Last month, the Diabetic Retinopathy Collaborative Research Network (DRCR.net)1 met for their annual winter meeting in Orlando, Florida. The DRCR.net is a network of retina specialists who have come together to provide their collective efforts to conduct clinical research in diabetic retinopathy: the leading cause of blindness in the U.S.
By combining the effort of over 300 clinical research sites and their respective patient populations, the DRCR.net has access to one of the largest and most diverse patient pools in the world. Because it is funded in part by the National Eye Institute, the results of their research are freely accessible to the public.
But the one thing this research network has fought to maintain was autonomy in what it research it conducts and how it collects and interprets the data. This is an incredibly important detail.
The DRCR, a clinical research network, was credited with showing that the lower costing and off-label Avastin ($60) was comparable to higher costing Lucentis and Eylea (both ~$1800) to treat diabetic macular edema, a vision threatening complication of diabetes, when followed for 2 years.
This year, Dan Martin, M.D, the Chairman of Ophthalmology at the Cole Eye Institute in Cleveland, Ohio, and one of the directors of a different clinical research network who conducted the all-important CATT trial2 was the invited speaker and addressed the audience.
“Virtually all successful new treatments will require pharmaceutical company partnership.”
He’s correct. These days, clinical research is driven by pharmaceutical companies who risk an incredible amount of time and financial resources to support medical research all the way from conception of the new drug through the completion of numerous rigorous clinical trials in order to demonstrate that the a drug is both safe to use and can help treat disease.
This can take nearly a decade and cost hundreds of millions of dollars. In this day and age, Big Pharma companies are the only ones comfortable enough to foot the bill with hopes of finding the next Viagra or Zoloft.
However, once these medications are FDA approved and out in the market, it’s up to physicians to figure out what’s the best drug out there for our patients. For many health conditions, there are often multiple options to treat patients.
Some are the newest (and often) and the most expensive drug, but some are decades old that still work well and maybe available for a fraction of the cost. Other treatments may be effective, but only available off-label.
How do you know which is better?
As we learn more about the underlying causes for a disease, we might find that an older drug or a new compound may work for a condition that doesn’t already have a great treatment.
It might work anecdotally in a patient or two, but how do we study it in a larger cohort to validate the findings?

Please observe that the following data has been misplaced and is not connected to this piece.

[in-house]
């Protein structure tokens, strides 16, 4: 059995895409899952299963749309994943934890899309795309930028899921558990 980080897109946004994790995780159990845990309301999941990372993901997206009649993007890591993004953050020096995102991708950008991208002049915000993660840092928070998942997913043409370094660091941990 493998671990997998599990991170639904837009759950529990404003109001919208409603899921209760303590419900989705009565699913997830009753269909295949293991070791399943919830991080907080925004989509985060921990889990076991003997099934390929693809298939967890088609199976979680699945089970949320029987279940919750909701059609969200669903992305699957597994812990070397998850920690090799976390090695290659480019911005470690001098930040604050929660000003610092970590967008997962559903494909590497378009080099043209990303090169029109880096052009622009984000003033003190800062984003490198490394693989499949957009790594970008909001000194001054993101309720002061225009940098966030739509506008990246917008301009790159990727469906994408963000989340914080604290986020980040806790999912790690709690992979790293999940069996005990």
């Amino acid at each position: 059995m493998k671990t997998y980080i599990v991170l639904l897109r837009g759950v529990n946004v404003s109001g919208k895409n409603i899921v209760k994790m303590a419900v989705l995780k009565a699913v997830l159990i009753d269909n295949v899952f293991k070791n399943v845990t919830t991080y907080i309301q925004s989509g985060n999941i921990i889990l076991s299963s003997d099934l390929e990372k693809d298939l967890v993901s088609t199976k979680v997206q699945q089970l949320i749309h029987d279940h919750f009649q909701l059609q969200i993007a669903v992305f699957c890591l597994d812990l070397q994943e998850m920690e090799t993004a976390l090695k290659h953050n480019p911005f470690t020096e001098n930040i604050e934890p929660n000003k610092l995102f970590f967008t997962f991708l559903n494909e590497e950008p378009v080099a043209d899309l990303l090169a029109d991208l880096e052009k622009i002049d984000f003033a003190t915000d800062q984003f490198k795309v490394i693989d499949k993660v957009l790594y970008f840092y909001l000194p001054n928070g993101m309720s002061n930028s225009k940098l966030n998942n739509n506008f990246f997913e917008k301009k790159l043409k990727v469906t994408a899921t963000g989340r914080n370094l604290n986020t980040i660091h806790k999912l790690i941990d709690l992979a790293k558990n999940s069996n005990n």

In most cases, Big Pharma wouldn’t be interested in conducting this experiment on its own. And why should they? They’ve already spent hundreds of millions to get their drug through the rigorous scientific phase.
It would be reasonable for them to sit back and reap the profits rather than pour money into another study.
That’s where physician led clinical research networks like the DRCR.net and the CATT trial are important. These groups can provide the patients, the structure and resources to frame clinical trials to ask the questions that remain to be answered.
Since the protocols are developed by the physicians, and not the pharmaceutical companies, they are free to ask bold questions without regard for stockholder approval.
Since they control their data, they aren’t afraid of publishing data both good and bad.
They want to discover which treatment might be better, which is more cost-effective, which may be more harmful, and most importantly, to provide guidance to the medical community that might lead to a change in management for the better.
They’re free to find new treatments for patients because that’s what they want to do.
Big Pharma-sponsored clinical trials are important to bring new drugs to our patients. But Clinical Trial Networks are the entities that can help figure out how we actually practice medicine.
1Disclosure: Since 2007, I have served as an investigator participating in research with the DRCR.net. That said, any opinions discussed in this blog post are entirely my own and do not necessarily reflect those of the network.
2Comparison of Age-Related Macular Degeneration Treatment Trial – a physician led clinical research network trial that showed the world that the low cost $60 per injection Avastin was not inferior to the the high cost, $1800 per injection Lucentis, for wet macular degeneration. To this day, the impact of this trial with regards to cost-effectiveness, safety, ethics, government and health policy changes continue to be relevant. The Harvard Business Review had a field day.